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September 2012

Colorado Man Recovers $7.2 Million in Consumer "Popcorn Lung" Case

One man’s case of "popcorn lung" may have legal implications for manufacturers and distributers of products containing the flavoring diacetyl. After a day of deliberation following a nine day trial, a federal jury in Colorado has issued a $7.2 million verdict in favor of Wayne Watson, a Denver native who alleged he developed bronchiolitis obliterans as a result of microwave popcorn consumption.

Bronchiolitis obliterans is an irreversible form of obstructive lung disease that makes it difficult for air to flow out of the lungs. It is alleged to be caused by inhalation of diacetyl, a flavoring that mimics the taste of butter. Previously, it was believed that only flavoring workers exposed to diacetyl were potentially at risk of developing bronchiolitis obliterans. A number of cases have been brought by workers over the past fifteen years.

Watson's attorney, Kenneth McClain, claims that Watson is the first consumer to be diagnosed with the disease. Watson consumed two bags of popcorn daily for ten years.

Watson brought the suit on theories of negligence, strict liability for design defect, failure to warn, and violation of the Colorado Uniform Deceptive Trade Practices Act.

Defense attorneys argued that Watson's health problems stemmed from exposure to carpet-cleaning chemicals. However, jurors agreed with Watson's claims that the popcorn manufacturer and the supermarket chain that sold it were negligent by failing to include a warning on their labels that diacetyl was dangerous. Jurors found the manufacturer of the popcorn, Gilster-Mary Lee Corp, liable for 80 percent of the $7,217,961 damages and the King Soopers supermarket chain where Watson purchased the popcorn, along with its parent company, Kroger Co, liable for 20 percent.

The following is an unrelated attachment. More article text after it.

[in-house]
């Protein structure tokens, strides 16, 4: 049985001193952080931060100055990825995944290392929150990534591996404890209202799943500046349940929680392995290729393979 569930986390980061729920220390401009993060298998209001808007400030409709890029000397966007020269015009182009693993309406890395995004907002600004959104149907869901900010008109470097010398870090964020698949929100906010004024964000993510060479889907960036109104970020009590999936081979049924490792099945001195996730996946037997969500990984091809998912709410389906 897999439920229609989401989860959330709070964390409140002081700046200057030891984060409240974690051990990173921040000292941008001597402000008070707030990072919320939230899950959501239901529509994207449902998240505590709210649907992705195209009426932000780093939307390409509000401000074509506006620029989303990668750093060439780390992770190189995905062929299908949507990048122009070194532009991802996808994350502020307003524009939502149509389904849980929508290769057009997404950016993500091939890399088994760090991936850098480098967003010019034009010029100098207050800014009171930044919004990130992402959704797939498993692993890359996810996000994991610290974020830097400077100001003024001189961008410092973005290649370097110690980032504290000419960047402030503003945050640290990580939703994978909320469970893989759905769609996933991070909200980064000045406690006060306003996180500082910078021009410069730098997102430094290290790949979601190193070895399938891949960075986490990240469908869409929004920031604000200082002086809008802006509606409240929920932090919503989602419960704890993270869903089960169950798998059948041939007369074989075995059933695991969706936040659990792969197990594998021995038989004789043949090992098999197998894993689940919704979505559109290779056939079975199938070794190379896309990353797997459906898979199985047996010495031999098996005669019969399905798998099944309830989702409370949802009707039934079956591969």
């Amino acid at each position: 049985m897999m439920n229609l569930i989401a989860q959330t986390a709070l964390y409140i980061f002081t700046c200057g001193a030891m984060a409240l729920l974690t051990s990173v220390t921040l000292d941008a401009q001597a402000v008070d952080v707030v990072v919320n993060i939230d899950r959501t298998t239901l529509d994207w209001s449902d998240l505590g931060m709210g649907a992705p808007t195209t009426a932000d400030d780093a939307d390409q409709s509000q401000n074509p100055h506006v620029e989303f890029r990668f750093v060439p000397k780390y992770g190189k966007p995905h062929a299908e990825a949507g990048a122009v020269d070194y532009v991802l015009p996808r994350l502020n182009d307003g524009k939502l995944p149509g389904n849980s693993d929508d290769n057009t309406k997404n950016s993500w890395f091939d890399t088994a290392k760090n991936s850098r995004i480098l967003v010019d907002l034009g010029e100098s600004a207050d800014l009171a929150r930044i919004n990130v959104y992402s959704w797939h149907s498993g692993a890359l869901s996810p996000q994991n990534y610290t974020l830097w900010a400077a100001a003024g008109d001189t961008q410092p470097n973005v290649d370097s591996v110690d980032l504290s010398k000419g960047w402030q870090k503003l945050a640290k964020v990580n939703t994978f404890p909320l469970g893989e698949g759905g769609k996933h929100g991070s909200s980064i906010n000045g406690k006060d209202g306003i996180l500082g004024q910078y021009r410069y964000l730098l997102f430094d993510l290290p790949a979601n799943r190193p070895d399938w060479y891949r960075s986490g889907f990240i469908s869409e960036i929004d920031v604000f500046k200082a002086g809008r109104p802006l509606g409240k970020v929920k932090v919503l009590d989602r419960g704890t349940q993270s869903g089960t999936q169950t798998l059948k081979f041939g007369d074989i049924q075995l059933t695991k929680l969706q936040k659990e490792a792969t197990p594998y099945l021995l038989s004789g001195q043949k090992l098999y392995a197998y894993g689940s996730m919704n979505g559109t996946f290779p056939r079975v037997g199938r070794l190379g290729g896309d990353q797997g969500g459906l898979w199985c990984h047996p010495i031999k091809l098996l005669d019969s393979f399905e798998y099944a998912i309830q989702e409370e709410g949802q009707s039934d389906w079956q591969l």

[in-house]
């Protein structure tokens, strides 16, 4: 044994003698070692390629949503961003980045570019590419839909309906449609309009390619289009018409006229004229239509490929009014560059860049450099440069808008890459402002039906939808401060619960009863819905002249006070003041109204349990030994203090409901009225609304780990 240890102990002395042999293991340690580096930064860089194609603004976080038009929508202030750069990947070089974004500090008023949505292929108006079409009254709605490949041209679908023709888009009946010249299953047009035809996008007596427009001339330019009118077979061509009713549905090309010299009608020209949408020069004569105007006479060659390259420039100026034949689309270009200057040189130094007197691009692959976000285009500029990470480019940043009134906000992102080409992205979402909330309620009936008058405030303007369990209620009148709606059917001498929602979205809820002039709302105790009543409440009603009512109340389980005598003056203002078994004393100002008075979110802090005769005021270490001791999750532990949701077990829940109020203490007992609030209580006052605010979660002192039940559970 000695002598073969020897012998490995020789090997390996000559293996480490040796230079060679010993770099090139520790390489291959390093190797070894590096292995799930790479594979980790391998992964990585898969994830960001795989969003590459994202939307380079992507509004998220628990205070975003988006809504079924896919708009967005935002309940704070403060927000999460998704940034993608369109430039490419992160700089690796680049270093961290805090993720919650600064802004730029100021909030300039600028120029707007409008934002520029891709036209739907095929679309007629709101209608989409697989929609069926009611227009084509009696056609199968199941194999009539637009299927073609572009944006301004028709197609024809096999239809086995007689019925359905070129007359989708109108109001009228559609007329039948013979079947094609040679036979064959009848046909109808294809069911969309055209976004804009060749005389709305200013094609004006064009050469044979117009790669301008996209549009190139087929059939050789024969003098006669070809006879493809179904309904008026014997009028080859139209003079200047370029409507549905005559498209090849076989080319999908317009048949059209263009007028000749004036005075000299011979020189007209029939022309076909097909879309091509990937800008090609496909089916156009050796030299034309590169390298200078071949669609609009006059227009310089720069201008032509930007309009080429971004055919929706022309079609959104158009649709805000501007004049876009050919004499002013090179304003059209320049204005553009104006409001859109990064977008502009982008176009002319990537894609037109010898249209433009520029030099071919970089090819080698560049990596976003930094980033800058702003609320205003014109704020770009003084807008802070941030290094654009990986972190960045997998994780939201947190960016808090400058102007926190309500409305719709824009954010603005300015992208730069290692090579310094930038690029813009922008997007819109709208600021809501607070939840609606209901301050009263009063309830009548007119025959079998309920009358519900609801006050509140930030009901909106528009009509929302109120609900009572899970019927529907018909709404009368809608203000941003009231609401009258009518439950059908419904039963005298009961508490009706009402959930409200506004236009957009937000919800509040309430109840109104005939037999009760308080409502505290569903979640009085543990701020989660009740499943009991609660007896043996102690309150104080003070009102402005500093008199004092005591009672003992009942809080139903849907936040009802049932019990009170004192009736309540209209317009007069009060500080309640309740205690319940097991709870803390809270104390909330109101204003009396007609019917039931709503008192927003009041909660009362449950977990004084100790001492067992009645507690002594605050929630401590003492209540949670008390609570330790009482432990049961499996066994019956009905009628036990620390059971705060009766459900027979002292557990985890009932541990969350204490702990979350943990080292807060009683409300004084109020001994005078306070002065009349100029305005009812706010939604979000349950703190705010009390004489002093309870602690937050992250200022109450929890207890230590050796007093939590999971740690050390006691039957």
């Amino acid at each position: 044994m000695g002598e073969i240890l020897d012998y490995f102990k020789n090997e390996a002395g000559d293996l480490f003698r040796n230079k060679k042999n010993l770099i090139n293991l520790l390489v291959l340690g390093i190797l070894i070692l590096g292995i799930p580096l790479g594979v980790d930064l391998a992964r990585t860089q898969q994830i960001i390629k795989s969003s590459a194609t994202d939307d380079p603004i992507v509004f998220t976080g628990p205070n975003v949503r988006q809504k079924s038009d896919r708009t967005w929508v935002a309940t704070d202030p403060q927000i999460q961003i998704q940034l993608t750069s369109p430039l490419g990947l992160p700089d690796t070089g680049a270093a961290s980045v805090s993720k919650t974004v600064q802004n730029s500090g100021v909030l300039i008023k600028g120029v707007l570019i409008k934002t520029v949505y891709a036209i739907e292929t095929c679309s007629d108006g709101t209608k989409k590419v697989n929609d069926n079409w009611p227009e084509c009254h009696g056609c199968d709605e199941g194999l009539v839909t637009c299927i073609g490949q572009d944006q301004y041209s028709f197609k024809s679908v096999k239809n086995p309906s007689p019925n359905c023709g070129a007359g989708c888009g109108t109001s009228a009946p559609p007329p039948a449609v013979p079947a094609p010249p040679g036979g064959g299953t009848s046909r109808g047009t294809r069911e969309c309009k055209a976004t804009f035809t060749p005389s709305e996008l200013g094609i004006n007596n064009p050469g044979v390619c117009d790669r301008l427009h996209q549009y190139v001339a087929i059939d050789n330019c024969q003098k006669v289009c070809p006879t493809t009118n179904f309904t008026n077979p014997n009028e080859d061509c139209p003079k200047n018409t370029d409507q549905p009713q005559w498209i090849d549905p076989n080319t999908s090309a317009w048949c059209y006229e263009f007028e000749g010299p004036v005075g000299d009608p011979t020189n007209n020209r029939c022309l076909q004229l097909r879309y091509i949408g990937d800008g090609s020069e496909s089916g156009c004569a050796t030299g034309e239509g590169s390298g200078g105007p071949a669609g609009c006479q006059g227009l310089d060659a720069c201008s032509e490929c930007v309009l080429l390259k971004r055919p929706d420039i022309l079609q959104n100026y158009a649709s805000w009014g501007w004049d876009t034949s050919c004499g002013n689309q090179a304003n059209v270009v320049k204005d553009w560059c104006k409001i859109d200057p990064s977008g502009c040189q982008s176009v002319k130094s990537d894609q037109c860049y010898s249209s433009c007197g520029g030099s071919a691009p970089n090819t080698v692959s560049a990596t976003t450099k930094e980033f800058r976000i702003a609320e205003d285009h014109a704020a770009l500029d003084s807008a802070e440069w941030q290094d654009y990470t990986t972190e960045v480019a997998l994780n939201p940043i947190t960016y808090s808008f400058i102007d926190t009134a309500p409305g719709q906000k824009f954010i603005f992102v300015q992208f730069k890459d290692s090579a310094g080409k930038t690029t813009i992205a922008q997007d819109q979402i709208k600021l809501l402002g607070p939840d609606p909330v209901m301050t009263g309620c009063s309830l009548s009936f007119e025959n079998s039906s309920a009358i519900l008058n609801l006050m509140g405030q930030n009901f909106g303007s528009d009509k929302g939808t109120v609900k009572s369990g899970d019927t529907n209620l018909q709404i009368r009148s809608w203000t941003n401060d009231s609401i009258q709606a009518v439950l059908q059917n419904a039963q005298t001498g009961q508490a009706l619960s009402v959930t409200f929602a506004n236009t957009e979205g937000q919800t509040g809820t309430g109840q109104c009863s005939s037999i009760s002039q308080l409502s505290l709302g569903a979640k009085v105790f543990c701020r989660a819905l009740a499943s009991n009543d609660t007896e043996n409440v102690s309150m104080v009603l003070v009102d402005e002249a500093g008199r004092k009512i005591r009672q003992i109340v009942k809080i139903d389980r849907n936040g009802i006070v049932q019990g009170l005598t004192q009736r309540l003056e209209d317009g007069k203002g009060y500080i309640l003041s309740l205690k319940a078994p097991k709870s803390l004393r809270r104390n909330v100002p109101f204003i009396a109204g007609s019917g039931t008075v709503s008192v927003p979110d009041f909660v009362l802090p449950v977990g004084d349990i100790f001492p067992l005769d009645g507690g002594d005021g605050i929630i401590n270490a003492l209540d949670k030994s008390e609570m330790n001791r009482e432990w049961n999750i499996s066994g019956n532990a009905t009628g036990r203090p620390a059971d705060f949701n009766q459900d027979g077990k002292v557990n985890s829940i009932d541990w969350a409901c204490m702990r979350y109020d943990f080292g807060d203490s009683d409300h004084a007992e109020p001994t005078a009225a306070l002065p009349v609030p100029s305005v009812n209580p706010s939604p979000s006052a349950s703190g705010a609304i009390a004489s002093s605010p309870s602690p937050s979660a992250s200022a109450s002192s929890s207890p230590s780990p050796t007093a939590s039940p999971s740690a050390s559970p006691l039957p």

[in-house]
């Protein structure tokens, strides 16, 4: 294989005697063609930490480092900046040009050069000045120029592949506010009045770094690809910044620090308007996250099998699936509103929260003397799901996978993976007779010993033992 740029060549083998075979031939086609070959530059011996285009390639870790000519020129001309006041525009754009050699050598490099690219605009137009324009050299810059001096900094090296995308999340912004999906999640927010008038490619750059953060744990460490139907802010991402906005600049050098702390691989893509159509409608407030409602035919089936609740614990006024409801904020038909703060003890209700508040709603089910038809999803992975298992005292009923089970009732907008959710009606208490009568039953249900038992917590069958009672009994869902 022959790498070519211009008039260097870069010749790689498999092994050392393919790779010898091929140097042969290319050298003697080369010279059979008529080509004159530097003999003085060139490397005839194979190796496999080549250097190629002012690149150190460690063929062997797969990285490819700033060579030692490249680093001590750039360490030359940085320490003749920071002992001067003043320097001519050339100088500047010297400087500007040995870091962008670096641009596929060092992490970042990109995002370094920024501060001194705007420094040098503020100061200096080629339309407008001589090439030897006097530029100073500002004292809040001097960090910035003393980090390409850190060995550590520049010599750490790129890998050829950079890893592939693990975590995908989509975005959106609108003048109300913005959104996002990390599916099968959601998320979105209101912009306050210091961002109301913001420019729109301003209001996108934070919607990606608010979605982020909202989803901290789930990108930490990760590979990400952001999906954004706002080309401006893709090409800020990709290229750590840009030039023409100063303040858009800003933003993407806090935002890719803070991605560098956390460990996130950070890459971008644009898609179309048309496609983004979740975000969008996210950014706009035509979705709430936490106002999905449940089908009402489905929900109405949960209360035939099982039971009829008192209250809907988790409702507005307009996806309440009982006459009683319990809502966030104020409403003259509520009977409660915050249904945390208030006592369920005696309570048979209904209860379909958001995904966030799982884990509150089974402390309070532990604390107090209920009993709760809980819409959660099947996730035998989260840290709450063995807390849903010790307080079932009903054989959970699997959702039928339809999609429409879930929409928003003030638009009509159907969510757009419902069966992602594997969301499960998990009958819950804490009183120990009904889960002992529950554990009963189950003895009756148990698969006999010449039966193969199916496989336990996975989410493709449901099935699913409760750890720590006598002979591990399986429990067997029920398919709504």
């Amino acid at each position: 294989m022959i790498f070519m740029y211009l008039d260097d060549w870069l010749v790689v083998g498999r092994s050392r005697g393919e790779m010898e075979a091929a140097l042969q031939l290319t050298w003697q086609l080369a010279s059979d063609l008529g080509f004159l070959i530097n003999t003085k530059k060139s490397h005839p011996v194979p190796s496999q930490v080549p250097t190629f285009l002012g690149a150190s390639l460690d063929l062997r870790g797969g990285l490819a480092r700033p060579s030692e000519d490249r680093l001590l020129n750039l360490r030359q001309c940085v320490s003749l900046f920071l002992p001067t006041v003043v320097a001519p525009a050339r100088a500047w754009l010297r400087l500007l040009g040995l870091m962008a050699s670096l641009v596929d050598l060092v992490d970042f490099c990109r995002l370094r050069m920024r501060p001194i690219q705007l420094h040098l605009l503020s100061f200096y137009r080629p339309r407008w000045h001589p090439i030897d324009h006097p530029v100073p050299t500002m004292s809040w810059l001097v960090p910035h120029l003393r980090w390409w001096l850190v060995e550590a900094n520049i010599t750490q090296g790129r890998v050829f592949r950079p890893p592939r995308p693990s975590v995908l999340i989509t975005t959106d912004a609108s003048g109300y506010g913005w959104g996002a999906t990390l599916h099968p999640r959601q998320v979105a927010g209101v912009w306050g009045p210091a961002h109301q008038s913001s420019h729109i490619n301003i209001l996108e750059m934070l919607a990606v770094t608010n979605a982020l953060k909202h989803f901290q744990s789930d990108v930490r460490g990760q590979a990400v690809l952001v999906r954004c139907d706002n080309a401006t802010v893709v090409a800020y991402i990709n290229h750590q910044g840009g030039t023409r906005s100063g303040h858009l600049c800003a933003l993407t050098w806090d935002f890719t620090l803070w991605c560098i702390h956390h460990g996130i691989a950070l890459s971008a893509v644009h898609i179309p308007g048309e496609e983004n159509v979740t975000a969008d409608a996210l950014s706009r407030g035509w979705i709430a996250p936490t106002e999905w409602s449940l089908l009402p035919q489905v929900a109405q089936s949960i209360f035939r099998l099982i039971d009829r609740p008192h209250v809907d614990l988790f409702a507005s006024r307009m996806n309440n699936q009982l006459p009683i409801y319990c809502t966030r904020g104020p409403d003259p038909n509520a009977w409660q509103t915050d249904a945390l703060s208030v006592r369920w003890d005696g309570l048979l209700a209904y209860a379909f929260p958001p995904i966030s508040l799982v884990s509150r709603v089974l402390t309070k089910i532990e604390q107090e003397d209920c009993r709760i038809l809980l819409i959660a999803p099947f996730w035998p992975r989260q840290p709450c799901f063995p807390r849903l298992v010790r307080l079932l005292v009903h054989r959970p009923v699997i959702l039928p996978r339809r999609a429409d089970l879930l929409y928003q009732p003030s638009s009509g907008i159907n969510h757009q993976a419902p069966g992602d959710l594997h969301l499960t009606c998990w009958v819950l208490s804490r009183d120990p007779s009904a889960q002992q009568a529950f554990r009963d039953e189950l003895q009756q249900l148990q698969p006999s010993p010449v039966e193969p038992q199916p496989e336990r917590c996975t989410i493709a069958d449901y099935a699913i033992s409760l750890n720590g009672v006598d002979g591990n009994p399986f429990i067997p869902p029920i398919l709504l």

A number of third-party defendants were brought into the case for supplying defendants with diacetyl, including Advanced Biotech, Berje Inc., Citrus & Allied Essences LTD., O’Laughlin Industries Co., Phoenix Aromas & Essential Oils, and Polarome International. The claims against the third-party defendants were ultimately dismissed.

Defendants intend to appeal the decision. Gilster-Mary Lee released the following statement stressing the safety of its products: "Gilster-Mary Lee Corp. has manufactured and provided safe, quality microwave popcorn to consumers for over two decades. We are certainly very disappointed by the decision of the jury in this case in light of the very clear evidence which was presented, including the millions of consumers who have safely used and enjoyed microwave popcorn since it was introduced. We are currently evaluating our next steps in this matter and will assert all rights available to us under the law."

The suit is considered a test case for a wave of other suits likely to be brought. Similar cases already have been filed in Iowa and New York.

Environmental/Toxic Tort

Jason F. Meyer

Environmental/Toxic Tort